- treat your information seriously and consistently
- explain the process for examining the complaint
- write to you within seven days to acknowledge the complaint and confirm the issues (if we are examining the complaint)
- select the most appropriate option/s to resolve the complaint
- consult with you at regular intervals throughout the process
- make evidence-based decisions and give you opportunities to have your say
- resolve the complaint in a timely way—within three months where possible
- provide written feedback to you on the outcome of the complaint, including the reasons for any decisions and your review rights.
If you lodge a complaintYou can lodge a complaint with us by phone, in writing or online. The details are on the back page of this publication.
Anyone can make a complaint, including people receiving care, partners (including same-sex partners), family members, representatives, friends, advocates, staff and volunteers.
If you are raising a concern on behalf of someone else, make sure the person or his or her representative knows about it.
You can submit your complaint confidentially or anonymously, and we will respect your choice to do so. However, this can limit what we can do to help resolve your concern.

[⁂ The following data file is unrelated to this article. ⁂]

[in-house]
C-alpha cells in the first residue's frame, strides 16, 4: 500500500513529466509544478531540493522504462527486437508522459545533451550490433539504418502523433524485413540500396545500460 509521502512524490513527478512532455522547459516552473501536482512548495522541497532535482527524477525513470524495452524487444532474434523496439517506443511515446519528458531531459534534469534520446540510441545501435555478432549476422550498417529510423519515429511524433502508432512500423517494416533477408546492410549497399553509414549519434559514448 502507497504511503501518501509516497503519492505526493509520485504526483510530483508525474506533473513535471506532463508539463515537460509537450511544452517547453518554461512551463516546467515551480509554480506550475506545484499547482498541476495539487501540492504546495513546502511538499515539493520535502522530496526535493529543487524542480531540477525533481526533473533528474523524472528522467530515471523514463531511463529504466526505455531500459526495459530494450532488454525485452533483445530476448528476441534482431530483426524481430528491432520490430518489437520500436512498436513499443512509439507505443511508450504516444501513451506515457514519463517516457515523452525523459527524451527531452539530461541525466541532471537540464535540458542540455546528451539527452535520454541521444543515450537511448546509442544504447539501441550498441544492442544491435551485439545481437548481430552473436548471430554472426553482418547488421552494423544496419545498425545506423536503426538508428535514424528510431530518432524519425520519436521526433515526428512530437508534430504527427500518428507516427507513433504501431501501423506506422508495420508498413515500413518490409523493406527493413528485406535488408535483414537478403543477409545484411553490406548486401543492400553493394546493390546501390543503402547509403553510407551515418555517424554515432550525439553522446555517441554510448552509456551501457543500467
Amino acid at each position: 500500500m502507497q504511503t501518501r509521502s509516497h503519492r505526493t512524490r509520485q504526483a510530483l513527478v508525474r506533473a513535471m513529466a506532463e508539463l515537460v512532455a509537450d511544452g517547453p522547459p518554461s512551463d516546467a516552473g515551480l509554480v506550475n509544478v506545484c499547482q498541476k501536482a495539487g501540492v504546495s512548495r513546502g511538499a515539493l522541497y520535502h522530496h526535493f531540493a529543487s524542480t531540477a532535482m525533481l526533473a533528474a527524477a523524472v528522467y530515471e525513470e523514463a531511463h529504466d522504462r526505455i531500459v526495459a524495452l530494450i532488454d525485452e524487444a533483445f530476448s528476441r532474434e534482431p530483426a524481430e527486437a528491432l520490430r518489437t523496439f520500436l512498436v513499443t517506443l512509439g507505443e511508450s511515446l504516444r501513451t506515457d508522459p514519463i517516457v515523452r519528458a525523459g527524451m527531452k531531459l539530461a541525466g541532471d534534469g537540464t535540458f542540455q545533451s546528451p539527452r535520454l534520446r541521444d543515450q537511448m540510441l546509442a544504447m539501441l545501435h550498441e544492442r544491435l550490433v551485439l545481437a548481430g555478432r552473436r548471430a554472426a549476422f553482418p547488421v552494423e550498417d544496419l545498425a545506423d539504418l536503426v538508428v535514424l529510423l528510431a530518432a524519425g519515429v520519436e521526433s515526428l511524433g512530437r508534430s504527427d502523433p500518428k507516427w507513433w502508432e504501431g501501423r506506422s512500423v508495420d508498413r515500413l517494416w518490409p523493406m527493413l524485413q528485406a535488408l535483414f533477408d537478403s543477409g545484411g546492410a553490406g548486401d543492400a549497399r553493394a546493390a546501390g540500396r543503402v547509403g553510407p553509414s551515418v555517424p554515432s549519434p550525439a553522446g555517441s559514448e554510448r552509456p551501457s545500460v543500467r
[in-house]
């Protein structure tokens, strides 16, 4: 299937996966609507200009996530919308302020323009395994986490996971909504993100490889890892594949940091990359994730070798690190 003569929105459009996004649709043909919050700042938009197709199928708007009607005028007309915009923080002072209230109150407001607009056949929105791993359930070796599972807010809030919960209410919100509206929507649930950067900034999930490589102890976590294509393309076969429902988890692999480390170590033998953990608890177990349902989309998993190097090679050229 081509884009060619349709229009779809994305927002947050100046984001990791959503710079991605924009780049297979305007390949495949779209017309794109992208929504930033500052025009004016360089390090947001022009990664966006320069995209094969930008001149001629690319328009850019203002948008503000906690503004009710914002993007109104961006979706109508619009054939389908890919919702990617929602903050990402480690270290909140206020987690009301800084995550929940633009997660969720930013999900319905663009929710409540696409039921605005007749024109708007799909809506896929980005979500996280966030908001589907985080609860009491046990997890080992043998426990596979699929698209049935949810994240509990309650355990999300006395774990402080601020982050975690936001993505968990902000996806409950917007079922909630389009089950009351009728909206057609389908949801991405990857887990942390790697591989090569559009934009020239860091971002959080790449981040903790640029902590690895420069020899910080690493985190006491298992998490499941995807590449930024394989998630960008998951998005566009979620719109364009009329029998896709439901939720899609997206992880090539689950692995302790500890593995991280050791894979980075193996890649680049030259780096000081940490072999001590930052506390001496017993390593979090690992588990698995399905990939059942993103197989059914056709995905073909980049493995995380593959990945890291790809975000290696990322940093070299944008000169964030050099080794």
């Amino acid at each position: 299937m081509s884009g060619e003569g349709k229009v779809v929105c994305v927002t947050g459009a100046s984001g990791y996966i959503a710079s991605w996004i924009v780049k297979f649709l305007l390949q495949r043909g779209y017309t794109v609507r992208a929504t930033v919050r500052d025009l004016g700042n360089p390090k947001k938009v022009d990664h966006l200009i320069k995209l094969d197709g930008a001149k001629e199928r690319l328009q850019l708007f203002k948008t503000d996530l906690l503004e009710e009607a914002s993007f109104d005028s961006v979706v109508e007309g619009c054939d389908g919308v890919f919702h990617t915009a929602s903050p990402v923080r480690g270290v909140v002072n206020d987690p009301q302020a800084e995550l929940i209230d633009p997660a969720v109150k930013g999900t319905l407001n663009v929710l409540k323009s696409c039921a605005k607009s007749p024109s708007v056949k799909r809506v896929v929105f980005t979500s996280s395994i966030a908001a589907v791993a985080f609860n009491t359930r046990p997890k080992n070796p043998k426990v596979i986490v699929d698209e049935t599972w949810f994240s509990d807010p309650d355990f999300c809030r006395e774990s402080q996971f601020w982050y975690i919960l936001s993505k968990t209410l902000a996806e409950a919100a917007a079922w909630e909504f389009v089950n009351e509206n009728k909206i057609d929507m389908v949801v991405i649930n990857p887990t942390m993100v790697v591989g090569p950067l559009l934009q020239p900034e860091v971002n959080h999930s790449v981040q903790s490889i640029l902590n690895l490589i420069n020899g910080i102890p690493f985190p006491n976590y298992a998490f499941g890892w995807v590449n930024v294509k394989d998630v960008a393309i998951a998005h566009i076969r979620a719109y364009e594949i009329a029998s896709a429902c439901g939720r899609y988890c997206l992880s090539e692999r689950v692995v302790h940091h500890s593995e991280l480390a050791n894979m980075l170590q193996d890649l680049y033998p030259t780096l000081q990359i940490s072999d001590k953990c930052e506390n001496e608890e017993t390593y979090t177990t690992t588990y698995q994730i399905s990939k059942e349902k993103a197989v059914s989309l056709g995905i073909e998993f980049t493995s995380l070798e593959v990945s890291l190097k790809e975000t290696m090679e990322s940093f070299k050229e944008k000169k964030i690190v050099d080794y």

How can you help?
- Provide as much relevant information as you can, as early as you can
- Be specific about your expectations and tell us what outcome you are seeking
- Lodge a complaint openly or confidentially, in good faith
- Treat our staff with courtesy and respect
- Tell us if you have a special need, for example if you need an interpreter
- Provide feedback about our service
How can advocacy help?An advocate can provide you with information about your rights and responsibilities; help you to raise your issues with the approved provider or us; and support you at any stage during the complaints process. Advocacy is free, independent and confidential.
You can call the National Aged Care Advocacy Line on 1800 700 600*. With your permission, we can phone an advocacy agency on your behalf to explain your concerns and arrange for the agency to contact you.
If you are the approved providerWe recognise that approved providers do their best to care for older Australians. However, issues can occur so we need to ensure that people can raise their concerns in a constructive and supported way. Complaints can help providers assess and improve the quality of care and services they offer.
- contact you as soon as possible to discuss the issues
- refer certain complaints to you for resolution
- give you notice, where appropriate, if we will be visiting the service.
How can you help?
- Have an effective complaints handling mechanism in place
- Ensure that the people you care for, their families and representatives, and your staff feel empowered to raise concerns
- Work with complainants, care recipients and their families to resolve concerns
- Meet your responsibilities under the Act
- Report alleged assaults and missing residents under the compulsory reporting laws
Aged Care Complaints Scheme
Phone 1800 550 552*
Aged Care Complaints Scheme
Department of Health and Ageing
GPO Box 9848
In your capital city
All information in this publication is correct as of August 2011
*1800 calls are free from fixed lines; however calls from mobiles may be charged.